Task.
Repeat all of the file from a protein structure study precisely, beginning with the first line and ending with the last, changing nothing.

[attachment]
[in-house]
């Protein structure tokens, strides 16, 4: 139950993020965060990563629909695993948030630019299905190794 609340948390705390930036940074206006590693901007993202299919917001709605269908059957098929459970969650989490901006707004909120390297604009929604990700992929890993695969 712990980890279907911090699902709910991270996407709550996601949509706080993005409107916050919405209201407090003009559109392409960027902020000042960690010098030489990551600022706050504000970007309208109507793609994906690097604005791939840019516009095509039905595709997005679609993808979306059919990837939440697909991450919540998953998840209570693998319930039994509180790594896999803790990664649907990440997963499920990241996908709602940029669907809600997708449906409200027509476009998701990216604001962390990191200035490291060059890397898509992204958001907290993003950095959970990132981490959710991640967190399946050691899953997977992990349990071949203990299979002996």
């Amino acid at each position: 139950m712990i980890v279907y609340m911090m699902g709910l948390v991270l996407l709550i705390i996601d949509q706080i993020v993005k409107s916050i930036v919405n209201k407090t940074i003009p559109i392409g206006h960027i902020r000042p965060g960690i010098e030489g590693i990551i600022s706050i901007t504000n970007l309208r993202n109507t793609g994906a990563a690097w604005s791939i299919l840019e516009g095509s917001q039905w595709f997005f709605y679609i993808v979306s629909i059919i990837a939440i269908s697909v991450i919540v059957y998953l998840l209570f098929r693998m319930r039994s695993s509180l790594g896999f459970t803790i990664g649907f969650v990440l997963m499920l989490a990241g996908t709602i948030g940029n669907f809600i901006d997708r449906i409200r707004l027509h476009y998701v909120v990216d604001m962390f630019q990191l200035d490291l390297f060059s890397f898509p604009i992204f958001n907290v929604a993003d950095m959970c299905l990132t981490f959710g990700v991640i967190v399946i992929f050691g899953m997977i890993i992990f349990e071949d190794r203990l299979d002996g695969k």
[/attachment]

[in-house]
């Protein structure tokens, strides 16, 4: 139950993020965060990563629909695993948030630019299905190794 609340948390705390930036940074206006590693901007993202299919917001709605269908059957098929459970969650989490901006707004909120390297604009929604990700992929890993695969 712990980890279907911090699902709910991270996407709550996601949509706080993005409107916050919405209201407090003009559109392409960027902020000042960690010098030489990551600022706050504000970007309208109507793609994906690097604005791939840019516009095509039905595709997005679609993808979306059919990837939440697909991450919540998953998840209570693998319930039994509180790594896999803790990664649907990440997963499920990241996908709602940029669907809600997708449906409200027509476009998701990216604001962390990191200035490291060059890397898509992204958001907290993003950095959970990132981490959710991640967190399946050691899953997977992990349990071949203990299979002996």
């Amino acid at each position: 139950m712990i980890v279907y609340m911090m699902g709910l948390v991270l996407l709550i705390i996601d949509q706080i993020v993005k409107s916050i930036v919405n209201k407090t940074i003009p559109i392409g206006h960027i902020r000042p965060g960690i010098e030489g590693i990551i600022s706050i901007t504000n970007l309208r993202n109507t793609g994906a990563a690097w604005s791939i299919l840019e516009g095509s917001q039905w595709f997005f709605y679609i993808v979306s629909i059919i990837a939440i269908s697909v991450i919540v059957y998953l998840l209570f098929r693998m319930r039994s695993s509180l790594g896999f459970t803790i990664g649907f969650v990440l997963m499920l989490a990241g996908t709602i948030g940029n669907f809600i901006d997708r449906i409200r707004l027509h476009y998701v909120v990216d604001m962390f630019q990191l200035d490291l390297f060059s890397f898509p604009i992204f958001n907290v929604a993003d950095m959970c299905l990132t981490f959710g990700v991640i967190v399946i992929f050691g899953m997977i890993i992990f349990e071949d190794r203990l299979d002996g695969k």